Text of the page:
How to Identify Low Emotional Intelligence
A recent Inc. article summarized how to best identify low emotional intelligence (EQ).
Those who have higher EQ have been known to be more successful in life. Research has shown that EQ is linked to more successful relationships and general well-being.
Higher EQ also linked to success in work. EQ accounts for approximately 90 percent of what moves employees up the corporate ladder. EQ is responsible for 58 percent of job performance. Those with higher EQ earn more than those with lower EQ–$29,000 more per year. And EQ is one of the top job skills needed for employees to thrive in 2020.
Because of the importance of EQ, it’s crucial to identify low EQ so it can be improved. Below are some key questions to ask yourself to identify low EQ.
- Are you quick to judge? Those with low EQ jump to conclusions before gaining an understanding of how to read other people’s emotions or their own. They may create a negative impression of a person before evaluating the context of a situation. This may leave them with a distorted view of people and situations.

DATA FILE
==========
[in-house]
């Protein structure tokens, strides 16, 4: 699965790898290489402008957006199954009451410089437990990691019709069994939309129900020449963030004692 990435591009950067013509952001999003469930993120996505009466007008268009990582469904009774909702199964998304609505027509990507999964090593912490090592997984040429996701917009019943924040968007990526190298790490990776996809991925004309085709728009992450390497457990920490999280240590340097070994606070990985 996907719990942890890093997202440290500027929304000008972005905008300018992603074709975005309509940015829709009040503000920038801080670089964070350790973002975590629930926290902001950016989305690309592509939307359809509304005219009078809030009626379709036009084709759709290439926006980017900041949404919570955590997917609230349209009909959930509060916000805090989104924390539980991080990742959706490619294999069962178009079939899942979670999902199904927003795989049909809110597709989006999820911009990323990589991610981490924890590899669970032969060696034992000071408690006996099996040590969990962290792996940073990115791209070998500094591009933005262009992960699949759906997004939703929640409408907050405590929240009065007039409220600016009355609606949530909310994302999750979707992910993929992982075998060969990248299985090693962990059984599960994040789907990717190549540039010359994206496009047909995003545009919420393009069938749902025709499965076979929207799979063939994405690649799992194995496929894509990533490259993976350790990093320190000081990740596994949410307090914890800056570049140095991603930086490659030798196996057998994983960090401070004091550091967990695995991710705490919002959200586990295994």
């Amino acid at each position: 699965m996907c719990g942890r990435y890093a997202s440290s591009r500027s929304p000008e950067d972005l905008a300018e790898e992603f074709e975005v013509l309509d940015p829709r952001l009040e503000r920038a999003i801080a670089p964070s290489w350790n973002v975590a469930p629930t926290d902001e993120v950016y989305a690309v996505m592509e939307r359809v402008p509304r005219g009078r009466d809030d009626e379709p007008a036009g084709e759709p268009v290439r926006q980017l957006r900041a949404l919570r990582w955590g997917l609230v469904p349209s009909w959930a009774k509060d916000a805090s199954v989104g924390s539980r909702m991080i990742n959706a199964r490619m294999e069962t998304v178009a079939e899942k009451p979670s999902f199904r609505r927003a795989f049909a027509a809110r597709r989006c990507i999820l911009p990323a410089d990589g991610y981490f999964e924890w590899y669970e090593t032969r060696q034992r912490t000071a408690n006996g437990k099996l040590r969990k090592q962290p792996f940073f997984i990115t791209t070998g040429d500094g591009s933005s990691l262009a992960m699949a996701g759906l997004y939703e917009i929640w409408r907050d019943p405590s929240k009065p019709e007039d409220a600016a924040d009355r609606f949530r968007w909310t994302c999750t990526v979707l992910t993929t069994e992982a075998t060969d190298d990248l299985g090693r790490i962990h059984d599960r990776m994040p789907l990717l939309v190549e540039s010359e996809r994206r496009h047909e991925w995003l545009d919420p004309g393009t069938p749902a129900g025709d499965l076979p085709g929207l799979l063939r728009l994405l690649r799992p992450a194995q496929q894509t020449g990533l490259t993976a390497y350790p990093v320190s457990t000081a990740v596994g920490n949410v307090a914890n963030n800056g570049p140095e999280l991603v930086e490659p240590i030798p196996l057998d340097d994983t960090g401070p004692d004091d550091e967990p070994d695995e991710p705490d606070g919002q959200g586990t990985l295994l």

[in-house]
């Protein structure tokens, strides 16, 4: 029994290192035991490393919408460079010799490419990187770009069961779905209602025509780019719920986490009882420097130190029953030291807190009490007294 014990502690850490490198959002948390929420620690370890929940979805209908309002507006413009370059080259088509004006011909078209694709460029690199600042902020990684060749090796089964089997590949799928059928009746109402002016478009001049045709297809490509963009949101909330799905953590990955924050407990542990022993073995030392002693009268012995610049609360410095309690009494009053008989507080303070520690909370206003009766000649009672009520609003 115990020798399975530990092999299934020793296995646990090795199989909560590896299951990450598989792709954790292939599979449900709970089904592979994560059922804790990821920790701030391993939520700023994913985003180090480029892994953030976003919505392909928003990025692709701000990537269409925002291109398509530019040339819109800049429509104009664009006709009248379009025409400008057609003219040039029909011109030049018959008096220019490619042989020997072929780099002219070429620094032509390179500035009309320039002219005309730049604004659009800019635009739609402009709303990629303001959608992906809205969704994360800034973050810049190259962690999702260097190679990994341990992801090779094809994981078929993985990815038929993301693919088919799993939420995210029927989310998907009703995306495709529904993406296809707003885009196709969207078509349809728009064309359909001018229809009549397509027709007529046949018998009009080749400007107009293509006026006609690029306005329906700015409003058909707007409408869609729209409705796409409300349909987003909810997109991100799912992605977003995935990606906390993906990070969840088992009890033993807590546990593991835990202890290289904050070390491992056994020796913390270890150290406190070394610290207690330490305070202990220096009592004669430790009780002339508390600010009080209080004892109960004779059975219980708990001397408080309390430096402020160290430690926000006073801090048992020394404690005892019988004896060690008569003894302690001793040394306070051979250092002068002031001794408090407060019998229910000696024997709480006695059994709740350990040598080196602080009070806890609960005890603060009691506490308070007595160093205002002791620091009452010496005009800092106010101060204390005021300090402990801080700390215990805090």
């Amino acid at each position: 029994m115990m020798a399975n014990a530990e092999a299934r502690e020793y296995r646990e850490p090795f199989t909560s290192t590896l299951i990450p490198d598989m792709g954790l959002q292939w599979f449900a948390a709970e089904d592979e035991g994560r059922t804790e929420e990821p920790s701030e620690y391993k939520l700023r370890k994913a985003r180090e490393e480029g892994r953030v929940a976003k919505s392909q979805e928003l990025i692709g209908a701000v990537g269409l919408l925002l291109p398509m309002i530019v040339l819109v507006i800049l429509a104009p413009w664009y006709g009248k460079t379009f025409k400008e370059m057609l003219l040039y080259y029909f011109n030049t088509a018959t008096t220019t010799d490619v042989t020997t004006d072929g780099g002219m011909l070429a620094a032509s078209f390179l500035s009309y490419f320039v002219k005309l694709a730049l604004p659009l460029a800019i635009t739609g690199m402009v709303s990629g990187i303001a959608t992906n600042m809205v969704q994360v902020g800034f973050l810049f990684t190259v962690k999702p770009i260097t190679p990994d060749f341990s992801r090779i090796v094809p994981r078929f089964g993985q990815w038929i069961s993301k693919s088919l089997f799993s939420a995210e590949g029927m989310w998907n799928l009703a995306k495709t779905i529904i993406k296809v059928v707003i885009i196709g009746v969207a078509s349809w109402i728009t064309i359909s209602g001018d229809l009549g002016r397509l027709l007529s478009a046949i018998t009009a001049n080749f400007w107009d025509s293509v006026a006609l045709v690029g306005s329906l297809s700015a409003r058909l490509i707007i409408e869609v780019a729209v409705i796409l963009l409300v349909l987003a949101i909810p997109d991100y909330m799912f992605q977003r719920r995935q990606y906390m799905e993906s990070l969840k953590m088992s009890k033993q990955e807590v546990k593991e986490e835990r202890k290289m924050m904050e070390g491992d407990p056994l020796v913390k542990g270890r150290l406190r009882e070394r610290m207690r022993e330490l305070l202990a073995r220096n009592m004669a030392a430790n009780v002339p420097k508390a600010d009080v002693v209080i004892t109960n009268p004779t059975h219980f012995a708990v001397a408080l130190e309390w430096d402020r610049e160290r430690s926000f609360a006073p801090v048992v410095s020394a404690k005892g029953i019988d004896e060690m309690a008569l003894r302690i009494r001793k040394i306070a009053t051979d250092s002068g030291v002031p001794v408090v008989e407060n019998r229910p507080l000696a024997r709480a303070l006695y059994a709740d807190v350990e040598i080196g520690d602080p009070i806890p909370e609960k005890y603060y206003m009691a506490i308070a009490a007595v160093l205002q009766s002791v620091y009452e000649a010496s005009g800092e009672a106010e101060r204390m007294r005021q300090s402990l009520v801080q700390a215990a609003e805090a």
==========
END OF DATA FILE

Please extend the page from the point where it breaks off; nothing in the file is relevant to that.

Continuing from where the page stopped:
- Do you have difficulty accepting criticism? Those with high EQ have an easier time accepting criticism. They can process their emotions, accept their strengths and weaknesses, and determine where they need to improve.
- Do you increasingly feel anxious or stressed? Everyone experiences stress and anxiety at one point or another. However, those with high EQ seek to gain perspective on situations. They gain input from different angles. They practice mindfulness before anxiety begins to take control.
- Are you a bad listener? Those with low EQ often lack empathy. They may neglect to listen to others’ opinions and thoughts to gain another point of view. Those with high EQ tend to be trusted more, instill higher job satisfaction, and increase their team’s creativity.
- Do you find it hard to recover from mistakes? Those with higher EQ are more resilient. They can let go of the past and move forward. Those with low EQ tend to dwell on past mistakes. They have difficulty picking back up.